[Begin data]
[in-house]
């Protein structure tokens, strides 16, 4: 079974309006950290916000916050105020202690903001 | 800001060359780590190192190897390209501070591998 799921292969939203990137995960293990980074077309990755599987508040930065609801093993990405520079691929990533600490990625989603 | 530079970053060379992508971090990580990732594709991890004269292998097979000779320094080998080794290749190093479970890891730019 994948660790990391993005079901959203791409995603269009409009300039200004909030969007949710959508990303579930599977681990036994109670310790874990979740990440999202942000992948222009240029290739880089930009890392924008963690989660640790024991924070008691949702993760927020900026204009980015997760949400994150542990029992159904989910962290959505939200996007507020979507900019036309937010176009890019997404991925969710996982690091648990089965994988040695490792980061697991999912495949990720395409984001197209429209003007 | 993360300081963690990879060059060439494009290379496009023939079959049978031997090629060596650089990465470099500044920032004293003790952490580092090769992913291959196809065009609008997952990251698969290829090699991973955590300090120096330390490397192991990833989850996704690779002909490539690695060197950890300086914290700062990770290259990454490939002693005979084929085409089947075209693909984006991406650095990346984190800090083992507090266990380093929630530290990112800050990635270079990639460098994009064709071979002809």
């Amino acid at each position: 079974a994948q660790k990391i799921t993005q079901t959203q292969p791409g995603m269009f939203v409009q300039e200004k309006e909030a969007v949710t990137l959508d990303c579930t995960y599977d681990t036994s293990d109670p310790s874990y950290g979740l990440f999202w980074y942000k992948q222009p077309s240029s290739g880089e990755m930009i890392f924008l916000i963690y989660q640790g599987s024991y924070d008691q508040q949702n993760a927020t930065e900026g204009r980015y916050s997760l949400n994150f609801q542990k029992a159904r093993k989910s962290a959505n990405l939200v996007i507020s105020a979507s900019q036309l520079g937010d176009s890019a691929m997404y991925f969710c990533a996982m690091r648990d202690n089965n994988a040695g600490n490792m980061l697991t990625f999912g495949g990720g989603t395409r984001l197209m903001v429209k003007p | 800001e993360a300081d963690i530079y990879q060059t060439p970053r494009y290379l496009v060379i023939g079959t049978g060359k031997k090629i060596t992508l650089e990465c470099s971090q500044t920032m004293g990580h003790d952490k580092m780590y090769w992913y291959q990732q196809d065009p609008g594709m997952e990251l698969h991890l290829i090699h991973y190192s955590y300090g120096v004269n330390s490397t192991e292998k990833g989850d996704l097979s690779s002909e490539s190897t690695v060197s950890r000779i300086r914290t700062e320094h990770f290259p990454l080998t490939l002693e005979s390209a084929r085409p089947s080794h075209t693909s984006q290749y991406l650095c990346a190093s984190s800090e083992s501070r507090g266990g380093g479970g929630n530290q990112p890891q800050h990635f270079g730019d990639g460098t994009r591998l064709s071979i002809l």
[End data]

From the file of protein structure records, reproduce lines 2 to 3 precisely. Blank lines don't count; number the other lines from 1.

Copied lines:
């Protein structure tokens, strides 16, 4: 079974309006950290916000916050105020202690903001 | 800001060359780590190192190897390209501070591998 799921292969939203990137995960293990980074077309990755599987508040930065609801093993990405520079691929990533600490990625989603 | 530079970053060379992508971090990580990732594709991890004269292998097979000779320094080998080794290749190093479970890891730019 994948660790990391993005079901959203791409995603269009409009300039200004909030969007949710959508990303579930599977681990036994109670310790874990979740990440999202942000992948222009240029290739880089930009890392924008963690989660640790024991924070008691949702993760927020900026204009980015997760949400994150542990029992159904989910962290959505939200996007507020979507900019036309937010176009890019997404991925969710996982690091648990089965994988040695490792980061697991999912495949990720395409984001197209429209003007 | 993360300081963690990879060059060439494009290379496009023939079959049978031997090629060596650089990465470099500044920032004293003790952490580092090769992913291959196809065009609008997952990251698969290829090699991973955590300090120096330390490397192991990833989850996704690779002909490539690695060197950890300086914290700062990770290259990454490939002693005979084929085409089947075209693909984006991406650095990346984190800090083992507090266990380093929630530290990112800050990635270079990639460098994009064709071979002809």
């Amino acid at each position: 079974a994948q660790k990391i799921t993005q079901t959203q292969p791409g995603m269009f939203v409009q300039e200004k309006e909030a969007v949710t990137l959508d990303c579930t995960y599977d681990t036994s293990d109670p310790s874990y950290g979740l990440f999202w980074y942000k992948q222009p077309s240029s290739g880089e990755m930009i890392f924008l916000i963690y989660q640790g599987s024991y924070d008691q508040q949702n993760a927020t930065e900026g204009r980015y916050s997760l949400n994150f609801q542990k029992a159904r093993k989910s962290a959505n990405l939200v996007i507020s105020a979507s900019q036309l520079g937010d176009s890019a691929m997404y991925f969710c990533a996982m690091r648990d202690n089965n994988a040695g600490n490792m980061l697991t990625f999912g495949g990720g989603t395409r984001l197209m903001v429209k003007p | 800001e993360a300081d963690i530079y990879q060059t060439p970053r494009y290379l496009v060379i023939g079959t049978g060359k031997k090629i060596t992508l650089e990465c470099s971090q500044t920032m004293g990580h003790d952490k580092m780590y090769w992913y291959q990732q196809d065009p609008g594709m997952e990251l698969h991890l290829i090699h991973y190192s955590y300090g120096v004269n330390s490397t192991e292998k990833g989850d996704l097979s690779s002909e490539s190897t690695v060197s950890r000779i300086r914290t700062e320094h990770f290259p990454l080998t490939l002693e005979s390209a084929r085409p089947s080794h075209t693909s984006q290749y991406l650095c990346a190093s984190s800090e083992s501070r507090g266990g380093g479970g929630n530290q990112p890891q800050h990635f270079g730019d990639g460098t994009r591998l064709s071979i002809l």